1. Well now it’s Tuesday and Halloween and thanks to you, Marie, I have been thinking about undertakers since your post. I have decided to really scare the kids this year, and go Trick-or-Treating with them as a hospital undertaker. I’m putting a coat and tie on, and will be taking along a false top stretcher (the body lies underneath, while the top looks like an empty stretcher), which is the vehicle of choice in hospitals around America these days.

    The undertakers I have seen entering to pick up the products of American medical science, usually have had a wry smile on their faces, too. That’ll be the hard part of my costume to get down just right. But it is essential that I do so.

    Trick-or-Treat! I’m going with two, 10 year old witches. Beware! Don’t let us spook you. Have your insurance forms filled out before we arrive.

  2. Tony! I wish I could’ve seen you last night. I especially love the part about the insurance forms. You, covered in blood and embalming fluid, with a clipboard at the ready to obtain the necessary “information.” “Yes, would you like the moire tafetta or the simple cotton lining?” Not only would you have to master the wry smile, you’d have to come up the “oh, no gilt accents for mom….poor woman” look as well.

    Next year let’s trick or treat together with all the kids. You continue your role as undertaker. I’ll be the florist, carrying around the retarded carnation/rose/orchid sculptures with predominantly-placed price tags (the cost will depend on the significance of the love relationship with the deceased…my tags will make that clear). It’ll be a blast!

  3. I’d like to Trick or Treat with all our kids together next time, Marie. As it was, this year I never got time to put my undertaker costume on. I would have been outstaged, anyway, by the 2 year old pink dinosaur that came along last minute.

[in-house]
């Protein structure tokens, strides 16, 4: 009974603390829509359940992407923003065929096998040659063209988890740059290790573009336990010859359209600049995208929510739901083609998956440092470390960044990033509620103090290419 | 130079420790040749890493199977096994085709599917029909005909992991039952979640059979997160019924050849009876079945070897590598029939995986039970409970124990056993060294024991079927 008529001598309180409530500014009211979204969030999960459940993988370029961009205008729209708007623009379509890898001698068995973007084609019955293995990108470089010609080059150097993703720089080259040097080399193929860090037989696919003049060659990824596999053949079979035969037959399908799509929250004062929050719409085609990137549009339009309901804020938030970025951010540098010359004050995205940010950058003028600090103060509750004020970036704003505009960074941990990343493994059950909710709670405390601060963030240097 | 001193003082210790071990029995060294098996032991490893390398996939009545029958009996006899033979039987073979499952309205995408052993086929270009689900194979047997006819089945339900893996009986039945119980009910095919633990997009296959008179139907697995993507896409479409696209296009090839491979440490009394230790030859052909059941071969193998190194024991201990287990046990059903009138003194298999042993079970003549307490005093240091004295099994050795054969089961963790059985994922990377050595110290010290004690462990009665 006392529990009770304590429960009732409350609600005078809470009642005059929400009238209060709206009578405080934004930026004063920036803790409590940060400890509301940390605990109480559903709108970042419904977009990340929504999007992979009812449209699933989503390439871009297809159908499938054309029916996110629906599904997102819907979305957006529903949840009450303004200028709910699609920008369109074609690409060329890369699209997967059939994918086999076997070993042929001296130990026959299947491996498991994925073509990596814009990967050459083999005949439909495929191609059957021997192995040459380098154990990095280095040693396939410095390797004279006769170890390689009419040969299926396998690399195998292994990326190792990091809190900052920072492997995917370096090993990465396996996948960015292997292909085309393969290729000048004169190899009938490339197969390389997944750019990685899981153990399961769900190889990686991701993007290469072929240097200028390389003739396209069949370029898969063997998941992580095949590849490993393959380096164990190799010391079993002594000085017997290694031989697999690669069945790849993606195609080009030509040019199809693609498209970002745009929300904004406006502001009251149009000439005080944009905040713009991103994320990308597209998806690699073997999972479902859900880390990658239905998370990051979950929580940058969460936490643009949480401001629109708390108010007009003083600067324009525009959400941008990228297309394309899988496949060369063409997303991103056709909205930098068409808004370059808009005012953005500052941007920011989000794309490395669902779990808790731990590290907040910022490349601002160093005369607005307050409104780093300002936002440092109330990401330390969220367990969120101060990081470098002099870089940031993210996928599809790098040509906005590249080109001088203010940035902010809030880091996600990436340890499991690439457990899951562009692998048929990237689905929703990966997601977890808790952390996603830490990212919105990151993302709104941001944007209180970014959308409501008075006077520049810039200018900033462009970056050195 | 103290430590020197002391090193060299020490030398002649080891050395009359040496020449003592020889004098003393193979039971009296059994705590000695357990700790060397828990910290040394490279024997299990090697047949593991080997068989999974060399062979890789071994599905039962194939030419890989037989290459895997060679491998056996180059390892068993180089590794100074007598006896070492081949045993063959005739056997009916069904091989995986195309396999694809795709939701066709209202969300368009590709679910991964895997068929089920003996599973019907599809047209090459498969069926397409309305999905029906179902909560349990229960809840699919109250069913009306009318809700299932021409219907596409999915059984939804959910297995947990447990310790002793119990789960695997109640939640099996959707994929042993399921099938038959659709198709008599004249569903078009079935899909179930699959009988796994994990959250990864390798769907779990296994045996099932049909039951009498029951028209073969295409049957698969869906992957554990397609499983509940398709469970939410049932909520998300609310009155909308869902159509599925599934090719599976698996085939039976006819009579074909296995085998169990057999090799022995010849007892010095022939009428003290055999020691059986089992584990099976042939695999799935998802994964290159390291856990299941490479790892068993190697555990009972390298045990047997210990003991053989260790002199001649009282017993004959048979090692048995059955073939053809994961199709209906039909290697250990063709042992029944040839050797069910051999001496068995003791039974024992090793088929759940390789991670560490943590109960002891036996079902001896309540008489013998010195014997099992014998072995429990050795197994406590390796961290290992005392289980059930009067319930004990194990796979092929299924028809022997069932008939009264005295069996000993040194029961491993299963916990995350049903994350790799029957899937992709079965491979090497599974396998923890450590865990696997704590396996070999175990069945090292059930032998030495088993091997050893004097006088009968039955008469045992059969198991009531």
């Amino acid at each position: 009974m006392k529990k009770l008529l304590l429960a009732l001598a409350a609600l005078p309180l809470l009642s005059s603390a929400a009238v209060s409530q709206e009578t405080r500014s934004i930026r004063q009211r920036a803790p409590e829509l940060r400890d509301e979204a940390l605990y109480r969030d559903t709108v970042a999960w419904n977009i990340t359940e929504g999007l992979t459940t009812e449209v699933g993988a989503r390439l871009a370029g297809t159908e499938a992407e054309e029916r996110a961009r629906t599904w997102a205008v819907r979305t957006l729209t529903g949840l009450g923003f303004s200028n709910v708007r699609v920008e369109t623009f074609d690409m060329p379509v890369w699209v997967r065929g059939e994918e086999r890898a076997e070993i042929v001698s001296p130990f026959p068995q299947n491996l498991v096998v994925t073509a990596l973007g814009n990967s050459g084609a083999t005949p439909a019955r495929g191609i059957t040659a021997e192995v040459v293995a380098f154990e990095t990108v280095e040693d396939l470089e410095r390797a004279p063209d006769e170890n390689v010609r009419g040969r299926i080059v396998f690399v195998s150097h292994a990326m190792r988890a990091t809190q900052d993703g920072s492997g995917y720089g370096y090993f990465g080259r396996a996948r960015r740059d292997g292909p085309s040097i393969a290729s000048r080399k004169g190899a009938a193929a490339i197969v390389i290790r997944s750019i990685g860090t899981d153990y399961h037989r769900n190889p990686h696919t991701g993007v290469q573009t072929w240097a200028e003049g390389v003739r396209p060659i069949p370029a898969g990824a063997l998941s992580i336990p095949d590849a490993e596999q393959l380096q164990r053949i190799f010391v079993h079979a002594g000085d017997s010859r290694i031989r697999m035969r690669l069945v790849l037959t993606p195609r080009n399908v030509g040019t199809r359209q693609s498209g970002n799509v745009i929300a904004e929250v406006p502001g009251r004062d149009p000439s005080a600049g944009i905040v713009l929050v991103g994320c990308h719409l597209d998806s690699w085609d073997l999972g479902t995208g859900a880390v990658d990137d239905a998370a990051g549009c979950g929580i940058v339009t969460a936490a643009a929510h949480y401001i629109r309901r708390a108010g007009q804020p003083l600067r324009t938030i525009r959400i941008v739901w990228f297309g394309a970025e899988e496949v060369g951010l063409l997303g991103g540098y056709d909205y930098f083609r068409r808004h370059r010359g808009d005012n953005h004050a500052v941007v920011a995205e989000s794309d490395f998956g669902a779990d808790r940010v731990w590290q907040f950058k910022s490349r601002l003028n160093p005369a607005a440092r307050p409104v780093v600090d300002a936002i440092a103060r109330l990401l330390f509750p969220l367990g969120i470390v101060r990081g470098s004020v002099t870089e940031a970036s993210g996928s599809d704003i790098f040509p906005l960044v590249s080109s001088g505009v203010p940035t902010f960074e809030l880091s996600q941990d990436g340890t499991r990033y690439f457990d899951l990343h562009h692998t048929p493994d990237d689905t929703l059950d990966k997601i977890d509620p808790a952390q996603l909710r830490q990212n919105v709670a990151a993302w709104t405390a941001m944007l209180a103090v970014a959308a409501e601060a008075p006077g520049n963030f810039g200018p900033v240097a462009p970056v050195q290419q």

I was flabbergasted, when after going to pick up the second witch, some more relatives of the witch arrived with the kid sister of Barney on board. They said, Why don’t you all go together?” So I replied, ‘Sure. come along”. But then they just let the 2 year old dino walk forward, and Lo and Behold!, no adult relative followed! So there I was with two 10 year old witches, and an unknown 2 year old pink dinosaur, and a bundle of extra clothing stacked in my arms, plus a very eager dog monster on the leash straining at the reins! I never worked so hard on Halloween before in my life, even though the vicious dog got ditched from the start.

    The pinko dino was so cute though. She actually toddled up to about 25 houses, and got more candy than she weighed! Her 2 foot long pink tail was great as it wiggled behind her, door to door! My young witch looked after her in a most responsible manner, but got angry at her companion witch, who only wanted to capture more cookies and cream. So right before all Hellfire began to spark forth, the pink dinosaur squad demobilized. And later the 2 witches went their separate ways, with mine taking along Wolfen (the dog) in Western drag. All in all, a good Halloween with a good take when she finally got done.